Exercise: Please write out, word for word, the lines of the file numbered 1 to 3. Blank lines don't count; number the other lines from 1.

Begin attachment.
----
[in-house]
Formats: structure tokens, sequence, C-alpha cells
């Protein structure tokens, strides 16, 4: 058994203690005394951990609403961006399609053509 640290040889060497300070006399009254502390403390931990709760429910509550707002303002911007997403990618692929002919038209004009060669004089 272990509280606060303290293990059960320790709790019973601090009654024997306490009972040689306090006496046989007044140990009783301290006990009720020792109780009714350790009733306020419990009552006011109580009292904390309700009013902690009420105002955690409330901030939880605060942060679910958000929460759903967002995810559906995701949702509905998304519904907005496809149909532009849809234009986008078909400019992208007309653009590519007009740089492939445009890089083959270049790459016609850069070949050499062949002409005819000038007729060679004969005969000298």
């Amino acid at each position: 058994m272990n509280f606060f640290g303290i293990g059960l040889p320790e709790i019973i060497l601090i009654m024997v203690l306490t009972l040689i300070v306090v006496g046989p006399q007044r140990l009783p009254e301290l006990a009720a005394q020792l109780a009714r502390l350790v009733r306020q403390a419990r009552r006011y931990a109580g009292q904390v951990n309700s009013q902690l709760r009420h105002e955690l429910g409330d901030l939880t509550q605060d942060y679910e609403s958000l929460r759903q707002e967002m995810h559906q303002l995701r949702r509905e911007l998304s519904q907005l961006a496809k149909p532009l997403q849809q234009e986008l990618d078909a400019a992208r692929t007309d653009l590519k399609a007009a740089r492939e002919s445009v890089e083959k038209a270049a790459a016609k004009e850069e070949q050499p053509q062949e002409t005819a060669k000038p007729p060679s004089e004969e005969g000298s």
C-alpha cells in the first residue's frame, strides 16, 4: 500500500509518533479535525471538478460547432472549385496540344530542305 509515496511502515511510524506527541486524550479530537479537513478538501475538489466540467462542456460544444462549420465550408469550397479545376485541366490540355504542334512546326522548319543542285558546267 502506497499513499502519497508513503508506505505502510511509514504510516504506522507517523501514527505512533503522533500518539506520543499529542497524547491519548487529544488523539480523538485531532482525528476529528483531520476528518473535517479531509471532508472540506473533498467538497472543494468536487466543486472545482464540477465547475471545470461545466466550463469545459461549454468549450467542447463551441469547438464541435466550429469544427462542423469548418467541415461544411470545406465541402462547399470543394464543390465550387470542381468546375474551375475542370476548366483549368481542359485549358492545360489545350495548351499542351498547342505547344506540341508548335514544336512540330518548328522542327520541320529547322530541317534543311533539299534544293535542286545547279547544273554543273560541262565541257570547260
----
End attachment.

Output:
[in-house]
Formats: structure tokens, sequence, C-alpha cells
């Protein structure tokens, strides 16, 4: 058994203690005394951990609403961006399609053509 640290040889060497300070006399009254502390403390931990709760429910509550707002303002911007997403990618692929002919038209004009060669004089 272990509280606060303290293990059960320790709790019973601090009654024997306490009972040689306090006496046989007044140990009783301290006990009720020792109780009714350790009733306020419990009552006011109580009292904390309700009013902690009420105002955690409330901030939880605060942060679910958000929460759903967002995810559906995701949702509905998304519904907005496809149909532009849809234009986008078909400019992208007309653009590519007009740089492939445009890089083959270049790459016609850069070949050499062949002409005819000038007729060679004969005969000298």